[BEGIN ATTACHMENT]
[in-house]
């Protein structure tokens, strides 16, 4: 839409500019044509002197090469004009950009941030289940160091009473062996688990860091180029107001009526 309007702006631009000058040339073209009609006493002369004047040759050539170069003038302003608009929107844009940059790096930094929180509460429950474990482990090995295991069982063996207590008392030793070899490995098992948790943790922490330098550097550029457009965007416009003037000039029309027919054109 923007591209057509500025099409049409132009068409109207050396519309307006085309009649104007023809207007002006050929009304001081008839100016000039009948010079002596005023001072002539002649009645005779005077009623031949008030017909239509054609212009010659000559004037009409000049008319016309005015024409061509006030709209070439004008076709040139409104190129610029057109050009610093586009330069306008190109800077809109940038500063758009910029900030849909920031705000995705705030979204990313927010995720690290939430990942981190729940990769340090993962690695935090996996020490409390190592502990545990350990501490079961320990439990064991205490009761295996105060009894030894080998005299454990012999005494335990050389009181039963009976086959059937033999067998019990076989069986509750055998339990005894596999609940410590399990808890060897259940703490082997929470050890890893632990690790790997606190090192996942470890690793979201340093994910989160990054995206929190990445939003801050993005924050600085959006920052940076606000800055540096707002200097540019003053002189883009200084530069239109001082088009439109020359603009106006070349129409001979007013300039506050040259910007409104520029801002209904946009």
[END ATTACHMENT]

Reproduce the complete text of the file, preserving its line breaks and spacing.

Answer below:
[in-house]
């Protein structure tokens, strides 16, 4: 839409500019044509002197090469004009950009941030289940160091009473062996688990860091180029107001009526 309007702006631009000058040339073209009609006493002369004047040759050539170069003038302003608009929107844009940059790096930094929180509460429950474990482990090995295991069982063996207590008392030793070899490995098992948790943790922490330098550097550029457009965007416009003037000039029309027919054109 923007591209057509500025099409049409132009068409109207050396519309307006085309009649104007023809207007002006050929009304001081008839100016000039009948010079002596005023001072002539002649009645005779005077009623031949008030017909239509054609212009010659000559004037009409000049008319016309005015024409061509006030709209070439004008076709040139409104190129610029057109050009610093586009330069306008190109800077809109940038500063758009910029900030849909920031705000995705705030979204990313927010995720690290939430990942981190729940990769340090993962690695935090996996020490409390190592502990545990350990501490079961320990439990064991205490009761295996105060009894030894080998005299454990012999005494335990050389009181039963009976086959059937033999067998019990076989069986509750055998339990005894596999609940410590399990808890060897259940703490082997929470050890890893632990690790790997606190090192996942470890690793979201340093994910989160990054995206929190990445939003801050993005924050600085959006920052940076606000800055540096707002200097540019003053002189883009200084530069239109001082088009439109020359603009106006070349129409001979007013300039506050040259910007409104520029801002209904946009």